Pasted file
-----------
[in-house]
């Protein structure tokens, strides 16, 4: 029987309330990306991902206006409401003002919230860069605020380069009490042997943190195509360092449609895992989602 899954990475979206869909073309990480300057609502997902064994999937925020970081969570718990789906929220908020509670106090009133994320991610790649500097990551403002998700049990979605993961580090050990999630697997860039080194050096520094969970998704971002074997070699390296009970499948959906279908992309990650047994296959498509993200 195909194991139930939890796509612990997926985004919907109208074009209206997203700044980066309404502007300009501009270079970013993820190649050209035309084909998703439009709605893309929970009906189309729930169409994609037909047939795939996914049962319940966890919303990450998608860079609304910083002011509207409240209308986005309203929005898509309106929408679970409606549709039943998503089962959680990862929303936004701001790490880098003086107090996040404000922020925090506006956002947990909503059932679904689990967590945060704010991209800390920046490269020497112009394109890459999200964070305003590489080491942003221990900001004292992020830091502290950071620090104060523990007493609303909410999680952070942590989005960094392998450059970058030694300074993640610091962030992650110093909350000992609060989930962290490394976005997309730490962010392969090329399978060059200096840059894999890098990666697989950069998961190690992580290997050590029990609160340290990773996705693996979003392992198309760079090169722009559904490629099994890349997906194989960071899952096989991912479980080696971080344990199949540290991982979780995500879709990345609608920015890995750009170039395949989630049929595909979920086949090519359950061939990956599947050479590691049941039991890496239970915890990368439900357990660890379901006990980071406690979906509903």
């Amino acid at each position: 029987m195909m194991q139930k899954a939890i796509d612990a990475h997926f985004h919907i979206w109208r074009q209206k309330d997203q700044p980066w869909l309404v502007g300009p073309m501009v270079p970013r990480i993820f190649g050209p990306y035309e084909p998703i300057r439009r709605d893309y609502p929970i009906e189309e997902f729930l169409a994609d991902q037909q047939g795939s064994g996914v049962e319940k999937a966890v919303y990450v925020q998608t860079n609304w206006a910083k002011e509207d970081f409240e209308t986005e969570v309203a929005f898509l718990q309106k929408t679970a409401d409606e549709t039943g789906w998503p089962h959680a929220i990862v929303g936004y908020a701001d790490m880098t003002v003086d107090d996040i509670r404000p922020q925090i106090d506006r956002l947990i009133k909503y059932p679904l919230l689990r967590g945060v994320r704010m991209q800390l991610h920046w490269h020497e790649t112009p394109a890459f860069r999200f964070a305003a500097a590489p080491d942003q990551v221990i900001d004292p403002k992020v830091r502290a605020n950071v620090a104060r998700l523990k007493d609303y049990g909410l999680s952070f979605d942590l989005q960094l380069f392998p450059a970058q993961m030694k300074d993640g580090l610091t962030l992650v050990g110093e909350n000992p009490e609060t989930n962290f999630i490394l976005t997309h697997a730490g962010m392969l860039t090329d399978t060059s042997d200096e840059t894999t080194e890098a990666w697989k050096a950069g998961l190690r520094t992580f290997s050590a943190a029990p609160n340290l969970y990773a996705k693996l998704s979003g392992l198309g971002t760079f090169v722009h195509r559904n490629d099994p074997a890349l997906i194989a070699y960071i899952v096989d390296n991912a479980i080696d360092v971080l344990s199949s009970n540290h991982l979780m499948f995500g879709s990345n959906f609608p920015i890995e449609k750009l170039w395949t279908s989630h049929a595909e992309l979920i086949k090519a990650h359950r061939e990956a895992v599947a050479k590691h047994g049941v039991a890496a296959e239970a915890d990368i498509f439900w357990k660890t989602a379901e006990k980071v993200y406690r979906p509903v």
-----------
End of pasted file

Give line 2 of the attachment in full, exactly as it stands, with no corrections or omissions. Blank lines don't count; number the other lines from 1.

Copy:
């Protein structure tokens, strides 16, 4: 029987309330990306991902206006409401003002919230860069605020380069009490042997943190195509360092449609895992989602 899954990475979206869909073309990480300057609502997902064994999937925020970081969570718990789906929220908020509670106090009133994320991610790649500097990551403002998700049990979605993961580090050990999630697997860039080194050096520094969970998704971002074997070699390296009970499948959906279908992309990650047994296959498509993200 195909194991139930939890796509612990997926985004919907109208074009209206997203700044980066309404502007300009501009270079970013993820190649050209035309084909998703439009709605893309929970009906189309729930169409994609037909047939795939996914049962319940966890919303990450998608860079609304910083002011509207409240209308986005309203929005898509309106929408679970409606549709039943998503089962959680990862929303936004701001790490880098003086107090996040404000922020925090506006956002947990909503059932679904689990967590945060704010991209800390920046490269020497112009394109890459999200964070305003590489080491942003221990900001004292992020830091502290950071620090104060523990007493609303909410999680952070942590989005960094392998450059970058030694300074993640610091962030992650110093909350000992609060989930962290490394976005997309730490962010392969090329399978060059200096840059894999890098990666697989950069998961190690992580290997050590029990609160340290990773996705693996979003392992198309760079090169722009559904490629099994890349997906194989960071899952096989991912479980080696971080344990199949540290991982979780995500879709990345609608920015890995750009170039395949989630049929595909979920086949090519359950061939990956599947050479590691049941039991890496239970915890990368439900357990660890379901006990980071406690979906509903």